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Summary Details


Query:   11th Century North Indian Languages
Author:  Amitha Knight
Submitter Email:  click here to access email
Linguistic LingField(s):   Historical Linguistics
Sociolinguistics
Anthropological Linguistics

Language Family:   None

Summary:   Hi everyone,

I recently posted a question to the list about languages spoken in
Northeastern India in the 11th century--specifically what the locals in
the Puri/Bhubaneswar and Chittagong areas would have called their
languages when speaking about it.

Here's a summary of the information I received (attributes in
parentheses, but any mistakes are all mine!):

First off, I was cautioned that the history of Oriya and Bangla is still
being hotly debated. Mike Morgan informed me that calling these
languages "North Indian" rather than "East Indian" is problematic and
Tanmoy Bhattacharya warned me to be careful when claiming that
Oriya is an older language than Bangla (both mistakes I made in my
initial email). Thanks for the corrections!

Mike Morgan suggested breaking my question into two more specific
ones:

1) What would WE call the language spoken at this time?

Bengali and Orya do have a common language ancestor, though
Magadhi Prakrit seems to more of a linguistic term or literary term
rather than a term for the spoken language of the time (Richard Barz,
Mike Morgan, Thibaut d'Hubert). They may have spoken a form of
Aprabrahamsa at this time (Richard Barz, Tanmoy Bhattacharya) but
some would argue that the common language had already broken up
by this time period and that we would probably call the languages early
Bengali or Oriya (Richard Barz, Mike Morgan, Thibaut d'Hubert).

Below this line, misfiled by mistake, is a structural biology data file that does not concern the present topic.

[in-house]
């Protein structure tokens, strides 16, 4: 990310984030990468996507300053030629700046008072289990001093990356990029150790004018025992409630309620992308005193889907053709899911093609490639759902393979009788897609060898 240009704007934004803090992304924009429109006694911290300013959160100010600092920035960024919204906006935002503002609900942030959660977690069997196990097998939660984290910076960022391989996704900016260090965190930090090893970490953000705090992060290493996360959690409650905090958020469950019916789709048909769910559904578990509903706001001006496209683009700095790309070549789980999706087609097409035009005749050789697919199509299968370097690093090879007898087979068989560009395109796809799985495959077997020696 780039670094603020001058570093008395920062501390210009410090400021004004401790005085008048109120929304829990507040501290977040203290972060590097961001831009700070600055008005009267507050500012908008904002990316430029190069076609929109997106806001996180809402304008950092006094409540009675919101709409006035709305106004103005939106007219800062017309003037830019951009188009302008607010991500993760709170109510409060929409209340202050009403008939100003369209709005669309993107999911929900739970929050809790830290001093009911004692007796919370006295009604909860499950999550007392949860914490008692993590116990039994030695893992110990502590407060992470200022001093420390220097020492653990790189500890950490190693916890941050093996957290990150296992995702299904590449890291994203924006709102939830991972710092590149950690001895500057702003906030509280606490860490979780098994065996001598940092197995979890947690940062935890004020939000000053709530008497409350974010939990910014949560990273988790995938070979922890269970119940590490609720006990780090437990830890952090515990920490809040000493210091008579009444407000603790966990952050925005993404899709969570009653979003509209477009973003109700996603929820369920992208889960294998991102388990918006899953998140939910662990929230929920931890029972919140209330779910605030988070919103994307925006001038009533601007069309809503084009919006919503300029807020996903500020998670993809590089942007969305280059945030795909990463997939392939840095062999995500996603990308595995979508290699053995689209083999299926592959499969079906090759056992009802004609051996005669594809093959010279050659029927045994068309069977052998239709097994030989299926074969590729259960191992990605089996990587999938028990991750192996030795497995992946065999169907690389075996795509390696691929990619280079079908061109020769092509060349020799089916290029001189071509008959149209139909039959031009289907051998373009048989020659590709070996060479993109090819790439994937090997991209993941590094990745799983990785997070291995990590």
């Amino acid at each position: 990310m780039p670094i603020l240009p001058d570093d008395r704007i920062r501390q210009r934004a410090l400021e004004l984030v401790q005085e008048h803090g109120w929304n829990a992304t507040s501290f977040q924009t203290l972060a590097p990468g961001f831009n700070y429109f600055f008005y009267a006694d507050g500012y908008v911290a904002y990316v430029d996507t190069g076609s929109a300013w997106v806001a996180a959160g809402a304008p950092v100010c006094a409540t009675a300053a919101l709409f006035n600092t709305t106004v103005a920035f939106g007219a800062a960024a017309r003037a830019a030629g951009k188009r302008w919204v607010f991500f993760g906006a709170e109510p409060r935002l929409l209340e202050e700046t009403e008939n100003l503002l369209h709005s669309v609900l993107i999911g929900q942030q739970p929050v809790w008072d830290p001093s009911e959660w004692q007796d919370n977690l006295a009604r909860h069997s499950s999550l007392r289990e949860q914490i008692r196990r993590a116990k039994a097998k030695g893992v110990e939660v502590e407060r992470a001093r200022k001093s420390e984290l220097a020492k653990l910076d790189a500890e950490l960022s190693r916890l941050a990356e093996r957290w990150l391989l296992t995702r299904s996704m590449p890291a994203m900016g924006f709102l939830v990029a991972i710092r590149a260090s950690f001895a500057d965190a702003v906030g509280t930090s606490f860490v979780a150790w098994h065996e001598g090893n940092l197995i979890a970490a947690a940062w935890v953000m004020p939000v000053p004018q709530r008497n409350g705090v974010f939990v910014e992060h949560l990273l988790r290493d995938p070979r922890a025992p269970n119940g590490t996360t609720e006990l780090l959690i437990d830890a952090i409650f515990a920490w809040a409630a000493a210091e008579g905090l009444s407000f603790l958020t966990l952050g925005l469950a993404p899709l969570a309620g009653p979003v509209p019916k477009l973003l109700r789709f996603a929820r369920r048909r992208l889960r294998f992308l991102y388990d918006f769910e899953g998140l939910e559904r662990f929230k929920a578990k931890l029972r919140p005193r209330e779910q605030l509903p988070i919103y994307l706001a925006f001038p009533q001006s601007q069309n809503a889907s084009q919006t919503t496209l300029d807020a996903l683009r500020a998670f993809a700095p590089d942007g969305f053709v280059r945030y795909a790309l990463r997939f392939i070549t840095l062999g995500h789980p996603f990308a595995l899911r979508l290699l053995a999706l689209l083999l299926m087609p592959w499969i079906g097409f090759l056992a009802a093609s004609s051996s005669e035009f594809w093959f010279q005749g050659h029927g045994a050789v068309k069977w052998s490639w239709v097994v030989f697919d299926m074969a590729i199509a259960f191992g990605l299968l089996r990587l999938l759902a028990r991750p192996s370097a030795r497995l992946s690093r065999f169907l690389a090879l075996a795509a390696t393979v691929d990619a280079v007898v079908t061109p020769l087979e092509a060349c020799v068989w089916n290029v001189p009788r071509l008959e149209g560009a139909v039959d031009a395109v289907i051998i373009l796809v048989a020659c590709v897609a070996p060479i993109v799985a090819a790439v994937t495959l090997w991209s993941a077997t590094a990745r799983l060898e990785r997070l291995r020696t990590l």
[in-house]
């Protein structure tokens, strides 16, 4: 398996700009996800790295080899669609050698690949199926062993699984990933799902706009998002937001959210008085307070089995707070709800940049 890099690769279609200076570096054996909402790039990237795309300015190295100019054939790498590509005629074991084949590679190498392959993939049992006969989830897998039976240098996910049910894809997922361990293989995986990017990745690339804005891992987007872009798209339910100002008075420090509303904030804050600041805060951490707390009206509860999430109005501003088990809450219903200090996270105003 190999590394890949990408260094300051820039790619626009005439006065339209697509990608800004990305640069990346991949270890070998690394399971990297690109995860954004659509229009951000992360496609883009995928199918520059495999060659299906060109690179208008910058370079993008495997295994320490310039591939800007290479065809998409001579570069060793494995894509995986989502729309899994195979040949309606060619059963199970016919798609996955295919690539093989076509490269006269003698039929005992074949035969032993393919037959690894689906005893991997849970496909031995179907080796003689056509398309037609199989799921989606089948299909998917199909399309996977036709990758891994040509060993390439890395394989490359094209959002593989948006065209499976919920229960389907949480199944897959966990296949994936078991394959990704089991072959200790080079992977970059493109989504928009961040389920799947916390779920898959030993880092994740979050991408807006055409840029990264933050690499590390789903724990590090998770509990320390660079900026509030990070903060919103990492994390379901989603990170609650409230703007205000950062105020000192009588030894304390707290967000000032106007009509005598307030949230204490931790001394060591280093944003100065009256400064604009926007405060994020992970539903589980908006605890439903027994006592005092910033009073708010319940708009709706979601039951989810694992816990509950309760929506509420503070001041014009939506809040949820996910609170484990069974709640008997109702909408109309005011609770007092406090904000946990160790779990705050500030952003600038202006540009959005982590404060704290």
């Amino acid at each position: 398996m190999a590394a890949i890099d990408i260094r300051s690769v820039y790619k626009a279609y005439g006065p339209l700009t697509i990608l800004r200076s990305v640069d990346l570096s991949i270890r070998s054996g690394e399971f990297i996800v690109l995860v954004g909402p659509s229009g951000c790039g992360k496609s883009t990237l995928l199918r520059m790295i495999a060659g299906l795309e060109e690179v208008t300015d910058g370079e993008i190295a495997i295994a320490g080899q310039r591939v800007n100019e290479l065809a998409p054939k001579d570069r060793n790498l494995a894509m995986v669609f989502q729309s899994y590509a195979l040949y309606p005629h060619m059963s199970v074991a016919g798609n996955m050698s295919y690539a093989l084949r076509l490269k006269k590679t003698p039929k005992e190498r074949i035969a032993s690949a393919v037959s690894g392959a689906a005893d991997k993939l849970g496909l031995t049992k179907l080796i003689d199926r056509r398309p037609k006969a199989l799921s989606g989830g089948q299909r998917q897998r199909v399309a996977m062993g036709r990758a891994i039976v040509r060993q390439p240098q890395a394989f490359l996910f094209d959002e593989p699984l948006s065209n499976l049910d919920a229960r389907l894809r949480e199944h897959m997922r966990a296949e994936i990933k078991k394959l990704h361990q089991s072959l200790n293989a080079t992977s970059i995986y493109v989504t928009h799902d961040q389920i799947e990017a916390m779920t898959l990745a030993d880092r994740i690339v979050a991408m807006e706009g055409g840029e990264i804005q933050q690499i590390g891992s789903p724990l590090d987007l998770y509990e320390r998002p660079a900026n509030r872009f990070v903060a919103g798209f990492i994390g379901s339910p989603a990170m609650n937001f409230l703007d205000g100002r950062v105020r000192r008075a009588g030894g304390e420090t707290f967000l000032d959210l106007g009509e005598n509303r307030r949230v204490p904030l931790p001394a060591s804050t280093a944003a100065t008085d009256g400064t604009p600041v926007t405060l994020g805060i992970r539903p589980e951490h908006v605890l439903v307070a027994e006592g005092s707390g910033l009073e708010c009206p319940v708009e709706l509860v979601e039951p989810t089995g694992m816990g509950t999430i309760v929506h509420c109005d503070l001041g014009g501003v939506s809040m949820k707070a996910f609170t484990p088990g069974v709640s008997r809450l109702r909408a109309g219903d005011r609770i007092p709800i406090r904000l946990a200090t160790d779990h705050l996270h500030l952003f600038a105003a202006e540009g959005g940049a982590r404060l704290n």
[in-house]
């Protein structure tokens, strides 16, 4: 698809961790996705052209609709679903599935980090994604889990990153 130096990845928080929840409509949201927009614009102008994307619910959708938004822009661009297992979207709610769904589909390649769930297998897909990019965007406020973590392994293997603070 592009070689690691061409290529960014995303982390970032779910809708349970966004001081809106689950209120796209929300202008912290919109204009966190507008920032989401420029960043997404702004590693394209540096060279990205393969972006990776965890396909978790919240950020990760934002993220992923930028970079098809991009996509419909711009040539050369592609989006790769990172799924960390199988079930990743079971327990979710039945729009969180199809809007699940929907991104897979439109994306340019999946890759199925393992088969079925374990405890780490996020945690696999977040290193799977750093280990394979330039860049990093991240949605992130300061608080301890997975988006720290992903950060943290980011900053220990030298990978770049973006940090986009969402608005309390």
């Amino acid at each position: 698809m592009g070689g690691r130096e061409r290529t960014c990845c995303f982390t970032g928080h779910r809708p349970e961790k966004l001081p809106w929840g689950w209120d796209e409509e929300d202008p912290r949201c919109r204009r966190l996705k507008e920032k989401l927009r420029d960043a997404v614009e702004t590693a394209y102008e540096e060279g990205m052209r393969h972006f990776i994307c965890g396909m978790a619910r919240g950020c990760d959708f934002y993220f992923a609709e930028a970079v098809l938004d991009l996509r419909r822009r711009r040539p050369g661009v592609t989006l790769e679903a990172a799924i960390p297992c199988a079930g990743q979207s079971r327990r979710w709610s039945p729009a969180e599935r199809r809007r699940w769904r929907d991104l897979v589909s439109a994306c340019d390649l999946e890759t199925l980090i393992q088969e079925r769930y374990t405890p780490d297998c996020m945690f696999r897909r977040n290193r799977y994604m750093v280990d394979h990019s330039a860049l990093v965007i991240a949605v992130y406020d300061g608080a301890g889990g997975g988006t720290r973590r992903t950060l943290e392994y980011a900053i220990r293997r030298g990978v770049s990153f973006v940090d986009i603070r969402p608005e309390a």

Thibaut d'Hubert also states that the language spoken in Chittagong is
made even more complicated because of the strong influence of the
Tibeto-Burmese language, with the modern day Chittagongian dialect
being difficult for other Bangla speakers to understand at all.

2) What would THEY call the language spoken at this time? (i.e. What
would my character say the languages were called?)

As national identity and linguistic identity are thought to be more recent
concepts, Mike Morgan suggested that referring to "our speech" or
"Puri speech" might have been appropriate (and may still be in some
areas). Richard Barz also agreed that people were/are still "very
casual" about terminology for local spoken languages and cites as an
example that "Hindi" is the Persian word for "Indian", applied by 12th
century conquerors of Northern India. He suggests that people might
have called their languages "bhasha" (also suggested by Thibaut
d'Hubert), the Sanskrit word for 'language', "in pre-modern times used
for any spoken language that wasn't Sanskrit." Thibaut d'Hubert points
to "sanksrit commentary of Munidatta (late 13th century) calling this
language 'prakrita-bhasha', which is used here as the opposite of
Sanskrit." Ricard Barz also suggests "boli" or "buli", the term for
dialect.

Some suggested references:

The Indo-Aryan Languages by C.P. Masica (Richard Barz)
The Origin and Development of the Bengali Language by S.K. Chatterji
(Tanmoy Bhattacharya, Thibaut d'Hubert, Naira Khan, Mike Morgan,
Bill Poser)

Many thanks also to a person who responded via twitter (@tweezew)
who offered some general guidance about researching 11th century
India.

Thanks again to everyone who responded to my query. I will keep you
posted if I manage to find a publisher for my manuscript!

Amitha Jagannath Knight
amitha@amithaknight.com
http://www.amithaknight.com
twitter: @amithaknight

LL Issue: 22.2051
Date Posted: 12-May-2011
Original Query: Read original query


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